Quality coffee brewing is a combination of art and science. But what is the best way to do it? With so many coffee brewing methods out there, it’s easy to get overwhelmed. We’re here to help you out.
Reportedly enjoyed since Kaldi saw his goats munching on coffee cherries and becoming overexcited in 9th century Ethiopia, we have been brewing coffee for a long time and a variety of increasingly sophisticated ways to enjoy the drink have been developed. Kaldi’s observations were reported to a local abbot, whose monks roasted the cherries on a fire before grinding up the beans and boiling them with water to create a stimulating drink.
This basic method of boiling ground coffee beans and pouring off the water as the grinds sink is known today as cowboy coffee, presumably as this is how it was commonly enjoyed by cowboys on the trail in the American West. While a lot of coffee is still consumed around the world in this most basic of ways, different cultures and groups of people have adapted the process in a vast range of ways, from the deliciously simple to the ingeniously intricate.
The methods of brewing coffee can broadly be categorized in one of three ways. These are immersion brewing, percolation (or drip) brewing, and pressurized brewing such as espresso.
Keep reading to find out which coffee brewing method suits you best.
In our discussion of immersion brewing, we are actually conflating two distinct methods of brewing coffee. Boiling of water containing ground coffee, or decoction, (as in cowboy or Turkish coffee) is one such method. The other, more commonly practiced now, is the steeping method. A good example of this is the French press where heated water is added to ground coffee once removed from the heat source. Below we will take a look at some of the more common ways of employing these brewing methods, skipping over cowboy coffee which we touched on above.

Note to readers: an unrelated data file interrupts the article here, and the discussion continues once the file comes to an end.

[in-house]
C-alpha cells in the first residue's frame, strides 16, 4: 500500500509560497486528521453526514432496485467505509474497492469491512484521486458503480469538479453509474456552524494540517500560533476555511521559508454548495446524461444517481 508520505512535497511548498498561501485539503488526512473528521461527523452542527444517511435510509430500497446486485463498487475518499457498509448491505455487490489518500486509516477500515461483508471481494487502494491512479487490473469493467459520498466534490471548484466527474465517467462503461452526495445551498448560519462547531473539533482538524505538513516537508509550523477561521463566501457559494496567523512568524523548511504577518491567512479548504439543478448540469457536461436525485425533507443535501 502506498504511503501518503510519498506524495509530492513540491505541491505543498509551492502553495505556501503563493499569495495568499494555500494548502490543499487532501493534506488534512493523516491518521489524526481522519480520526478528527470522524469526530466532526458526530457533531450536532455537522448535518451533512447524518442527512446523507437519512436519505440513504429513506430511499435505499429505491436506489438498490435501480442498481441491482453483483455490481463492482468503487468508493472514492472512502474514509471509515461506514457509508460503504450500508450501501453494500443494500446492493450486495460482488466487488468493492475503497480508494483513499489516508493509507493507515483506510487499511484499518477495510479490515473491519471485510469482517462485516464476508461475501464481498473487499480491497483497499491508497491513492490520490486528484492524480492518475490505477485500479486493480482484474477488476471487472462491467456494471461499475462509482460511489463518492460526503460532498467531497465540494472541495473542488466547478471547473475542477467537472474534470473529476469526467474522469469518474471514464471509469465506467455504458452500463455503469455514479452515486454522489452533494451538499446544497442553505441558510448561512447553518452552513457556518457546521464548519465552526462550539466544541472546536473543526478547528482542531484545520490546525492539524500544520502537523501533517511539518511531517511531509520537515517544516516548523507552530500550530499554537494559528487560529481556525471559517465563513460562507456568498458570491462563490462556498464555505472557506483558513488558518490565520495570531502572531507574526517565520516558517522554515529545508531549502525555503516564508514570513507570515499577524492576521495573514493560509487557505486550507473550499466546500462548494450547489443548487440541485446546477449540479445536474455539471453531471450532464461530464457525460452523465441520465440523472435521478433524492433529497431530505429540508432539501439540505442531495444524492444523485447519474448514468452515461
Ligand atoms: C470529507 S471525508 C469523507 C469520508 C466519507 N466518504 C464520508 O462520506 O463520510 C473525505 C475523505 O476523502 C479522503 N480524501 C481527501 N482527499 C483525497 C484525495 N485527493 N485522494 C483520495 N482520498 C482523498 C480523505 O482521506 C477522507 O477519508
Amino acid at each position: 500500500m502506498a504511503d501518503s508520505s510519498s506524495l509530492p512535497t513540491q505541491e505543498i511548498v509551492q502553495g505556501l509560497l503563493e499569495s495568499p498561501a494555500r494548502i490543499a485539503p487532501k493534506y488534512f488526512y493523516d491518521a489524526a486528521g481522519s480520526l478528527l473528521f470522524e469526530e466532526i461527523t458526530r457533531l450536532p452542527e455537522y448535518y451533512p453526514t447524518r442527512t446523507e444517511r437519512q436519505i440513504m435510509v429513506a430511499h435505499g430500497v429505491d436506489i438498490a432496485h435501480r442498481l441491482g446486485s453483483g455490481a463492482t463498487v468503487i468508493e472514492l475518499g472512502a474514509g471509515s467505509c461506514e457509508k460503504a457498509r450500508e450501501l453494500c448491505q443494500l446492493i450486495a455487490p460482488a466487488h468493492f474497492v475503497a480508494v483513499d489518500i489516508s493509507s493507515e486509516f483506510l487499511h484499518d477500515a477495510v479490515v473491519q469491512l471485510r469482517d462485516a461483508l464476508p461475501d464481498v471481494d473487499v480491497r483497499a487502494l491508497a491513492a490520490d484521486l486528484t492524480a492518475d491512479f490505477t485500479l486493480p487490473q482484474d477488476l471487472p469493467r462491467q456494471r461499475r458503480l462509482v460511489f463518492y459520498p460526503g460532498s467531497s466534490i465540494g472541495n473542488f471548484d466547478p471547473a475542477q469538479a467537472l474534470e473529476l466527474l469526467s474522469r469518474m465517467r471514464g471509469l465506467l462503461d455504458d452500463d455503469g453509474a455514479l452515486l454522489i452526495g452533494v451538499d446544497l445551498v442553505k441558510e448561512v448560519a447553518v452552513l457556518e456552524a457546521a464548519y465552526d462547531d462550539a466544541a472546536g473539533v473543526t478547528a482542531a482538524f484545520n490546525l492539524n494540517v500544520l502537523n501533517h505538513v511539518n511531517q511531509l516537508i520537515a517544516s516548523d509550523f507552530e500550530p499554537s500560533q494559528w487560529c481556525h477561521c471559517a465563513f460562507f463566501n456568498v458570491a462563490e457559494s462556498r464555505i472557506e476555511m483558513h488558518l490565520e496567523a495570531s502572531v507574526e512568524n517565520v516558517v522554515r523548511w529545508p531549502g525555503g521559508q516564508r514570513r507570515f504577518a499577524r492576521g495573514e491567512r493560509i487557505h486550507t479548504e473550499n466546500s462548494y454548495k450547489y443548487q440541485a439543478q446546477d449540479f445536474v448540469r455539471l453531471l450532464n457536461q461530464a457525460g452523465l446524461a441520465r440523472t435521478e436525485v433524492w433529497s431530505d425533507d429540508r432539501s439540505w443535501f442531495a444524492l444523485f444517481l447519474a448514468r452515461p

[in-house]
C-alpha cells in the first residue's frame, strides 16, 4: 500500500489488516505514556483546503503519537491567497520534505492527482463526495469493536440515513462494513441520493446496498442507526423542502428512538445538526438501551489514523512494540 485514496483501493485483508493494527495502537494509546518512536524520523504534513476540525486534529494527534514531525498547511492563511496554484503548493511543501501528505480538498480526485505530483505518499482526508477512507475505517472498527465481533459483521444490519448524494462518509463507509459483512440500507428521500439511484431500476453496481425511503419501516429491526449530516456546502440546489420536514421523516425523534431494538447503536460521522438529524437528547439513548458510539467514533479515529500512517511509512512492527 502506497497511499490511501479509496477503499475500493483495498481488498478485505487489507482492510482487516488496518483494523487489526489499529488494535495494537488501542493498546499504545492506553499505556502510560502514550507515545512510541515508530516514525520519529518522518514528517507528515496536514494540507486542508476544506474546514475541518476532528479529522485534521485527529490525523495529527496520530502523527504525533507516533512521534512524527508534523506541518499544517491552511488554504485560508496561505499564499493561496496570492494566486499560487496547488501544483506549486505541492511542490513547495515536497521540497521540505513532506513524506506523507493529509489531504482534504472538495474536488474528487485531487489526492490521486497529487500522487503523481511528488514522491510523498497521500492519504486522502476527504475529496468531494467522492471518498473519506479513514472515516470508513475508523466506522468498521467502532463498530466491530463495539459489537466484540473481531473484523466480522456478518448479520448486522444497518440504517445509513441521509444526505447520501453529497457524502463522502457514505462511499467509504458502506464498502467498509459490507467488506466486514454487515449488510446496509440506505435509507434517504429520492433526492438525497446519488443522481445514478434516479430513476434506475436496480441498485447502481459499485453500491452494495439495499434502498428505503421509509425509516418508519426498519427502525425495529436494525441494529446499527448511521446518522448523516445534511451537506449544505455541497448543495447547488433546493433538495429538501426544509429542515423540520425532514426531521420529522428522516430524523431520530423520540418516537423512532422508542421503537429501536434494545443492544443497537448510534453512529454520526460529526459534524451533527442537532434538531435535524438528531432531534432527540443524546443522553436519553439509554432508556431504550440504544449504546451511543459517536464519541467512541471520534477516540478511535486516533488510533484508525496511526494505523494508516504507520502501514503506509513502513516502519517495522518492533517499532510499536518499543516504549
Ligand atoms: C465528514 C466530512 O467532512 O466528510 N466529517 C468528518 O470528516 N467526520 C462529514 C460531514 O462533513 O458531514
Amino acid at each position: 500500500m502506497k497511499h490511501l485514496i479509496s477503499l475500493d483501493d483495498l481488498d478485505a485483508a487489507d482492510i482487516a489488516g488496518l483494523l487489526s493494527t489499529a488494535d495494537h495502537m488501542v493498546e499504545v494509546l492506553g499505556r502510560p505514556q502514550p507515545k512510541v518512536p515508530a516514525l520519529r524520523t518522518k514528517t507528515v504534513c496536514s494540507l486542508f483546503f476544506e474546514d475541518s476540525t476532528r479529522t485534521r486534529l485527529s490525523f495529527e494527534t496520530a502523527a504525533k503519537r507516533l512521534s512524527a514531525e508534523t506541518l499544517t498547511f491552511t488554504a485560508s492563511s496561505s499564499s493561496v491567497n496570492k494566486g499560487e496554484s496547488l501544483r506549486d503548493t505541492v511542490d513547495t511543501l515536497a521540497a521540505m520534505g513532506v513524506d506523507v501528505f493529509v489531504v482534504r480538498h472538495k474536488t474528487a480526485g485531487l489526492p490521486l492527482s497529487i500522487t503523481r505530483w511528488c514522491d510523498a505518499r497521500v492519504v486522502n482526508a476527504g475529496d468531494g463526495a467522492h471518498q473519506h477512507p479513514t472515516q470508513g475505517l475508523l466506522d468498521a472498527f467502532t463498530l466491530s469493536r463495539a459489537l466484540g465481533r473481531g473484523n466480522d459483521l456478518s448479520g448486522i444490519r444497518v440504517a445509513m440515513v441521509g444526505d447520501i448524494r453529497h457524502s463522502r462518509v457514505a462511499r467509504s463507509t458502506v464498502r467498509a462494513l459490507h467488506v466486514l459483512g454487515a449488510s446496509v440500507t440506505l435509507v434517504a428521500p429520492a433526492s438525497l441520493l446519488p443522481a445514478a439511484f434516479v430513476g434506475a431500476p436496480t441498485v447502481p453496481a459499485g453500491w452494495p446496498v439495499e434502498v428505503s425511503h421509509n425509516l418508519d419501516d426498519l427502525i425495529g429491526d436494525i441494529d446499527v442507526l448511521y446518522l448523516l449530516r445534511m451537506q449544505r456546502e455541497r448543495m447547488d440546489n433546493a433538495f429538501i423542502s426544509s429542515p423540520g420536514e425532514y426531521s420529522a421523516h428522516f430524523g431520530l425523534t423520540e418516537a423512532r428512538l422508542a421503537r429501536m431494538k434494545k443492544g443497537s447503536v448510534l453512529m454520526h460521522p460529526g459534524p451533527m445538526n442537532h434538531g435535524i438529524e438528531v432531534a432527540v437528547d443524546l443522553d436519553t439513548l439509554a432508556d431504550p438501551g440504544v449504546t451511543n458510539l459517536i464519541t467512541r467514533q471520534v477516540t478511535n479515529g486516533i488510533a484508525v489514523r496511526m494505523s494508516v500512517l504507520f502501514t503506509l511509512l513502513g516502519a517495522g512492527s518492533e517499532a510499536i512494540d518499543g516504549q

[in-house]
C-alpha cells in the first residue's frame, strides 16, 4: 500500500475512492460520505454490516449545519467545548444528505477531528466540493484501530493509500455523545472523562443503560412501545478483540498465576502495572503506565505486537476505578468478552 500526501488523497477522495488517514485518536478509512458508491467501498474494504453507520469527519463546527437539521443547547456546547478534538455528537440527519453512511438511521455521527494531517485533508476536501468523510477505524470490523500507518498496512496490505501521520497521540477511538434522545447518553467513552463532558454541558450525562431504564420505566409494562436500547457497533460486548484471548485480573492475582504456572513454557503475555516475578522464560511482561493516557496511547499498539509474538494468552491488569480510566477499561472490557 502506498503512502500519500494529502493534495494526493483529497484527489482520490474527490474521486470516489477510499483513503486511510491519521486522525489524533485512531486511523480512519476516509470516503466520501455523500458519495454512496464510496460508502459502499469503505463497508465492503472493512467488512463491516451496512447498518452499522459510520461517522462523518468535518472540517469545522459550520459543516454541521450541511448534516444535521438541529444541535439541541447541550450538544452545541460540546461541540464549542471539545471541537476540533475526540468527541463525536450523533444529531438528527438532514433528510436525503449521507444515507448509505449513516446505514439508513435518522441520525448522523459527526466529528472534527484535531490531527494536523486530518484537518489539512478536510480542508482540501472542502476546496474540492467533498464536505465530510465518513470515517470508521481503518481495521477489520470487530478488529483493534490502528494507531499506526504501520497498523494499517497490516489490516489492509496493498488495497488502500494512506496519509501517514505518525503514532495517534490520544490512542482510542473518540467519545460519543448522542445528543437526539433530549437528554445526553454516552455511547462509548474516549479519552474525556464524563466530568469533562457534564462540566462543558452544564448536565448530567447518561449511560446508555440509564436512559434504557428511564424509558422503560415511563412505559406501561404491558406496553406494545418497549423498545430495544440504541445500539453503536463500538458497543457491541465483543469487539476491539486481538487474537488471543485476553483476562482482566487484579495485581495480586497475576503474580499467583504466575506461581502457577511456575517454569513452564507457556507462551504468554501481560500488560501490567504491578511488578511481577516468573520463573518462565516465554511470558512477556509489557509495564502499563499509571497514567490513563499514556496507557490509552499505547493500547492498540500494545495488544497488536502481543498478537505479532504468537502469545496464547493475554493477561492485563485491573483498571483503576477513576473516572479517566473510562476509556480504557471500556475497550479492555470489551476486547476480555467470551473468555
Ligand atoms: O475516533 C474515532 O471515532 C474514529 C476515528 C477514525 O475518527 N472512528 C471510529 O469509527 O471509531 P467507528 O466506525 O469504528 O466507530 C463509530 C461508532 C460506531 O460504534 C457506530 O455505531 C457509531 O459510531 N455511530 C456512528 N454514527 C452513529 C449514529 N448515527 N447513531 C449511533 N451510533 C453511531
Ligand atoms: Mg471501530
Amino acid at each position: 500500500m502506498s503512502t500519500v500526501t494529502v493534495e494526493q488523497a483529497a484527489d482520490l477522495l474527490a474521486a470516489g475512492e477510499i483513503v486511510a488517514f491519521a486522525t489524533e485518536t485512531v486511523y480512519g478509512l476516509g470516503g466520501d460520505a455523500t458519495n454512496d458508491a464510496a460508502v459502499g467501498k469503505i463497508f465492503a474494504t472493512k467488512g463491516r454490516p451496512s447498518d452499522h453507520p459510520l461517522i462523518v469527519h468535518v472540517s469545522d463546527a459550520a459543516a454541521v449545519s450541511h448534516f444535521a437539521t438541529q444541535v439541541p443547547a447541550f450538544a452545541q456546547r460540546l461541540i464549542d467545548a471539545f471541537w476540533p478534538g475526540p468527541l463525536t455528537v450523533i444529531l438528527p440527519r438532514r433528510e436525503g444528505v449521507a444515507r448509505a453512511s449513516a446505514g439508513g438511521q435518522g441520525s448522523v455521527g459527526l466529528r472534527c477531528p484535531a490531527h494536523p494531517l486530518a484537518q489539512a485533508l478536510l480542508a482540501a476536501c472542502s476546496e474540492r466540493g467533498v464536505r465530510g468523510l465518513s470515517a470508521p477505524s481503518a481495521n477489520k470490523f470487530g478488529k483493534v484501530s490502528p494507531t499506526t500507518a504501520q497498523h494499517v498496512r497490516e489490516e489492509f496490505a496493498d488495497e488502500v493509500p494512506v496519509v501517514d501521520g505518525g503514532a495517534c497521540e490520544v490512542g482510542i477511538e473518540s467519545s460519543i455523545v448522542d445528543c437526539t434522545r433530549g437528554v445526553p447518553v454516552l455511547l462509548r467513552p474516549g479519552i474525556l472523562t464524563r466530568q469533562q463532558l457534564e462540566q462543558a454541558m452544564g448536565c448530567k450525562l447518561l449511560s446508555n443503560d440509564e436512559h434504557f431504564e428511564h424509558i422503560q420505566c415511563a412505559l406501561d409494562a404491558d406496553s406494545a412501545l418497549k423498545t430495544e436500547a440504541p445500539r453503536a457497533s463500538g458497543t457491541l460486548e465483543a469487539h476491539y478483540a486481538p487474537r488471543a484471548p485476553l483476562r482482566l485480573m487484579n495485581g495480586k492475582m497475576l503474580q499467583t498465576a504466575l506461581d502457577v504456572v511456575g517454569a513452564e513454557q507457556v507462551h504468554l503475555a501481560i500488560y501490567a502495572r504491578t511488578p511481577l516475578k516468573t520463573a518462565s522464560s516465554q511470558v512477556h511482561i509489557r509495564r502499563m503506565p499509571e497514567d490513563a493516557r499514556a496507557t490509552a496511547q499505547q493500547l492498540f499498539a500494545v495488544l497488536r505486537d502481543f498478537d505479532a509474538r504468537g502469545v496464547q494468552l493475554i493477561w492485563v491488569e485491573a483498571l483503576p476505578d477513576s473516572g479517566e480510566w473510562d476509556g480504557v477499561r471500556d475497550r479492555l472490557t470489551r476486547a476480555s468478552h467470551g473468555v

A classic method, the design of the French Press hasn’t changed much since its invention in 1929. Considering its simplicity and ease of use, it’s one of the most popular ways to brew coffee. All you need is a jar with a mesh filter (or French press), ground coffee, hot water, and a little bit of patience.
To get things started, you add the coarsely ground coffee, pour hot water onto it, and let it steep for a few minutes. How much coffee you use and how long you steep for will vary depending on the brew ratio and method that you choose. You then press down the plunger to separate the grounds from your brewed coffee. The result is a delicious cup of coffee, with a full body and heavy and dense texture.
Who Is It For
This technique is for everyone who values convenience but doesn’t want a plug-in machine on the kitchen counter. Anyone with a preference for rich, heavy-bodied coffees will love this method. If you’re relatively new to coffee and want to learn more about experimenting with the variables that affect your extraction this is a great place to start too. It’s very easy to tweak your method to get your coffee just how you like it and learn a lot of skills that are transferable to other brew methods at the same time.
Easy to use
Big jar volumes available
Mesh filters can leave a lot of sediment
Can be relatively challenging to keep clean
Turkish coffee, also known as Cezve/Ibrik, is an ancient brewing method that has its roots in the Ottoman Empire. Today, it remains a popular method in the Middle East, Balkans, and North Africa. It’s best known for the small, strong cup of coffee it produces, which is commonly flavored with cardamom pods and drunk sweetened.